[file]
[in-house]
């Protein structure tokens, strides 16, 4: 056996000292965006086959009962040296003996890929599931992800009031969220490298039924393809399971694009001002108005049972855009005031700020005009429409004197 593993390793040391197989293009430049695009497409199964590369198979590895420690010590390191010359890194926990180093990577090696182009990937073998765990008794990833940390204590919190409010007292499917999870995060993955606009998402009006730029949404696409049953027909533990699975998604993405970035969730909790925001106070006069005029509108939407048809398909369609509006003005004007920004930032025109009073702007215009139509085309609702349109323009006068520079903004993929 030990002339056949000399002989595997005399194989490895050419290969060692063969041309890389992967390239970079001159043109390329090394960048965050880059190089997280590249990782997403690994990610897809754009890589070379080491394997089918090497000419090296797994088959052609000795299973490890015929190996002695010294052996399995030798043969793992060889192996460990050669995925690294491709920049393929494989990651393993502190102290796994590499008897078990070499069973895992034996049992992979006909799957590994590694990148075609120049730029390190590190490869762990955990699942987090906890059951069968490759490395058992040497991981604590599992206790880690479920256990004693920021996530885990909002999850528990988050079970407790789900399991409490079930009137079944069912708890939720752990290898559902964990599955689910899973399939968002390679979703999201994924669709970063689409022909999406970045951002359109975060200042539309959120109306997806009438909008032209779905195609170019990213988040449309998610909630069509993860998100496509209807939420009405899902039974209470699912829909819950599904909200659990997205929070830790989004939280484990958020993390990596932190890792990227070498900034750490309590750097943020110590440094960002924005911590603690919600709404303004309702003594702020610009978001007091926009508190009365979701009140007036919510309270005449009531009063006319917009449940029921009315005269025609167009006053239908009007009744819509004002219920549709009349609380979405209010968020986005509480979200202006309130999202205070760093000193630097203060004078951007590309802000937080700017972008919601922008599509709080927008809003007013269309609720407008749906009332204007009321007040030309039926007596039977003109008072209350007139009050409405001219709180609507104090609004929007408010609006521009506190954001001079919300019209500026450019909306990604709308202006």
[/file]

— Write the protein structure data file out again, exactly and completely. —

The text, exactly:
[in-house]
């Protein structure tokens, strides 16, 4: 056996000292965006086959009962040296003996890929599931992800009031969220490298039924393809399971694009001002108005049972855009005031700020005009429409004197 593993390793040391197989293009430049695009497409199964590369198979590895420690010590390191010359890194926990180093990577090696182009990937073998765990008794990833940390204590919190409010007292499917999870995060993955606009998402009006730029949404696409049953027909533990699975998604993405970035969730909790925001106070006069005029509108939407048809398909369609509006003005004007920004930032025109009073702007215009139509085309609702349109323009006068520079903004993929 030990002339056949000399002989595997005399194989490895050419290969060692063969041309890389992967390239970079001159043109390329090394960048965050880059190089997280590249990782997403690994990610897809754009890589070379080491394997089918090497000419090296797994088959052609000795299973490890015929190996002695010294052996399995030798043969793992060889192996460990050669995925690294491709920049393929494989990651393993502190102290796994590499008897078990070499069973895992034996049992992979006909799957590994590694990148075609120049730029390190590190490869762990955990699942987090906890059951069968490759490395058992040497991981604590599992206790880690479920256990004693920021996530885990909002999850528990988050079970407790789900399991409490079930009137079944069912708890939720752990290898559902964990599955689910899973399939968002390679979703999201994924669709970063689409022909999406970045951002359109975060200042539309959120109306997806009438909008032209779905195609170019990213988040449309998610909630069509993860998100496509209807939420009405899902039974209470699912829909819950599904909200659990997205929070830790989004939280484990958020993390990596932190890792990227070498900034750490309590750097943020110590440094960002924005911590603690919600709404303004309702003594702020610009978001007091926009508190009365979701009140007036919510309270005449009531009063006319917009449940029921009315005269025609167009006053239908009007009744819509004002219920549709009349609380979405209010968020986005509480979200202006309130999202205070760093000193630097203060004078951007590309802000937080700017972008919601922008599509709080927008809003007013269309609720407008749906009332204007009321007040030309039926007596039977003109008072209350007139009050409405001219709180609507104090609004929007408010609006521009506190954001001079919300019209500026450019909306990604709308202006």